Marjorie Morningstar [VHS]
Marjorie Morningstar (Natalie Wood) is a beautiful eighteen-year-old eager to work in the glitzy world of the theatre. Leaving behind her stable home-life and reliable fiancé, she heads for an east coast resort for a summer season of fun and experience. There she meets and falls in love with producer Noel Airman (Gene Kelly), who sweeps her off her feet in a passionate love affair. Following him to Broadway where he wants to break into the big time, she soon learns some valuable life lessons.
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The film is from 1958, and was adapted from a novel by Herman Wouk, so though it is long and wordy, there is a lot of depth and I do intend to read the novel next.
Marjorie is 18, the daughter of Jewish New Yorkers who have done quite well for themselves in life, and she is soon to graduate college. Her parents hope she will marry a young man with prospects. She hopes to become an actress. To get some thinking time, she takes a summer job at a resort in the country, and meets the Social Director Noel Airman, who seems incredibly mature and arty and glamourous as he goes about producing the theatre shows and entertainment for the resort.
The rest of the film involves Marjorie, who is passionately in love with Noel, trying to convert him into the sort of respectable husband-to-be that her parents will approve of. For a young girl, she is incredibly mature and persistant about this! The smitten Noel does try. He gets a job at an advertising agency, but cannot bear wearing a suit. Then he manages to get backing for his new musical, as a hit show at least provides both creativity and financial security. His internal struggle with his free spirit nature and his conflicting desire to have Marjorie is the most interesting part of the film. Marjorie's struggle to reconcile her own artistic ambitions with her desire for financial security in marriage would have been more interesting with a more spirited performance, but Natalie Woods is a little wooden in this role. Gene Kelly, however, though obviously not the "33 years old" his character claims to be, is very solid.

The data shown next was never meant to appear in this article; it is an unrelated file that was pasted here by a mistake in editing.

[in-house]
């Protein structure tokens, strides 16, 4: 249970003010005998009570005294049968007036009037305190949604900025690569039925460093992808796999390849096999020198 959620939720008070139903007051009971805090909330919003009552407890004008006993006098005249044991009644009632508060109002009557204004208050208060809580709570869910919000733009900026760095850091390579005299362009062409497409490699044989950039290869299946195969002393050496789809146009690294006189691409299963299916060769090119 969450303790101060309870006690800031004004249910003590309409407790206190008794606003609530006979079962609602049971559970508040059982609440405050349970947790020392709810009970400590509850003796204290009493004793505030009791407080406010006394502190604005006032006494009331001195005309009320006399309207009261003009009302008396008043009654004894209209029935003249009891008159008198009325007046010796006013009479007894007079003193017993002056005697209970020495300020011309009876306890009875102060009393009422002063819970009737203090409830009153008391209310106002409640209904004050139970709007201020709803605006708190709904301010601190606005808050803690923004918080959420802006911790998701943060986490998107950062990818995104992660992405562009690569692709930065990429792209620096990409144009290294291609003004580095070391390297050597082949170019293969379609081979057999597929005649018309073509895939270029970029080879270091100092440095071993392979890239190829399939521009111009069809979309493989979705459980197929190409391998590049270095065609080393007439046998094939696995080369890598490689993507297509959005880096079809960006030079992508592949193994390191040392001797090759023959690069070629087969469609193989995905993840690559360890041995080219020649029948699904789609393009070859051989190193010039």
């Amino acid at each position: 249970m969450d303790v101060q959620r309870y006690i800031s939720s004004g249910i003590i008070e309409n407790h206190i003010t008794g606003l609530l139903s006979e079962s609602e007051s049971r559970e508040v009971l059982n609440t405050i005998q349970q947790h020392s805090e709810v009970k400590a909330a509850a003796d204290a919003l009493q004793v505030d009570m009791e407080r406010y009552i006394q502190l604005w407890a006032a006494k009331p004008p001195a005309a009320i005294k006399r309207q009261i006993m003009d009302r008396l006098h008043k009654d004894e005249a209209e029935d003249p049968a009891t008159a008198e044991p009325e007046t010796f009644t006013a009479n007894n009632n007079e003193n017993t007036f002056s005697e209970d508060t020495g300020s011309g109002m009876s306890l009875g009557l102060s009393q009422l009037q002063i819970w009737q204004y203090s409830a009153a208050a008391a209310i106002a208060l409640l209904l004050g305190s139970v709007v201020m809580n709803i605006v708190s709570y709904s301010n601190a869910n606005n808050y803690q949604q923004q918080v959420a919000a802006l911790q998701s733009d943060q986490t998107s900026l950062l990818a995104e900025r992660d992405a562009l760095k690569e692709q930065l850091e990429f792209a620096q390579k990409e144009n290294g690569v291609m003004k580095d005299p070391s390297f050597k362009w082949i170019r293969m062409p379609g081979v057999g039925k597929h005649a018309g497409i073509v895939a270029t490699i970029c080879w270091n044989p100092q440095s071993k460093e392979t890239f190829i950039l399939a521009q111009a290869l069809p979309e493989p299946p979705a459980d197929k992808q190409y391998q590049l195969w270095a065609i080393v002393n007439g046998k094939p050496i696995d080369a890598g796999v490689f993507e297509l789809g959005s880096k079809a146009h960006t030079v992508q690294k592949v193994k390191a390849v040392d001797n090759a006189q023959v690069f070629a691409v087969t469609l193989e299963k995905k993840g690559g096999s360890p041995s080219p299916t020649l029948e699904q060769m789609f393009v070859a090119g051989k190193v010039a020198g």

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Unlike the book which was set in the 30's, the film is reset to the post-war 50's and avoids the political implications of Hilter's rise to power on the Jewish Marjorie. The movie does, however, maintain all the futility of her search for stardom and her tumultuous love affair with Noel Airman. My only criticism of the movie might have been that the ending was completely changed. However, after feeling so sad at the realistic ending of the novel, I finished watching the video smiling at its happier conclusion.
Gene Kelly is unquestionably an actor, but his one dance number and his beautiful singing of "A Very Precious Love" lit up the screen. Martin Milner shines as the friend besotted with love for Marjorie, Carolyn Jones is wonderful as her outspoken friend, and Ed Wynn is charming as the uncle, particularly in a campy scene dressed as a bullfighter. Watch also for 60's heartthrob Edd "Kookie" Byrnes as one of Marjorie's first boyfriends.
If you've never read the novel, you will still be enchanted with this classic love story. If you have read the novel, you will be mesmerized as Wouk's characters come to life.
Gene Kelly's performance was truly breathtaking. Many film critics have dismissed Gene Kelly's acting abilities, labeling him a song and dance man and incapable of fine acting. They have obviously not seen this film. Gene Kelly was magnificent as Noel Airman. His portrayal was not only sensitive, moving, but full of understanding of the character played.
The ending of Marjorie Morningstar is poignant, tinged with sadness. I recommend this film to all, especially if you are a Gene Kelly fan and want to see just how good he can act, minus the tap shoes.
I bought this DVD brand-new, and there are not any scratches on the playing surface (or either surface) at all. All of the picture problems are inherent in the master that was used to make the DVD.
The picture-quality of the DVD is slightly weak for a DVD, better than VHS but not restored, not especially sharp. Even for a 1957 movie (and this is in color), among the lesser quality DVD transfers I've seen on over 1000 DVDs I've viewed. The DVD is clearly made from a master that is possibly not the sharpest master, and certainly is not the studio's #1 master. There's at least one major cut-off and then jump in the picture, and in several other spots, picture and sound defects occur. The picture is slightly soft-focus throughout, and grainy. Sharp enough, barely, to qualify as DVD quality, apart from the above-mentioned defects.
Obviously, the very best studio master reels for this film, even copies sent to TV networks, are gone. Or someone was too lazy to find them.
This DVD is plenty viewable, certainly, but otherwise is barely of DVD quality. Previously (before editing this review), I had called it "not even solid VHS quality," and that was simply too harsh and not true. It merely is not quite as sharp as DVDs of other films from that period, plus contains the aforementioned defects. But if you like this movie, get this DVD, it is the best presentation yet.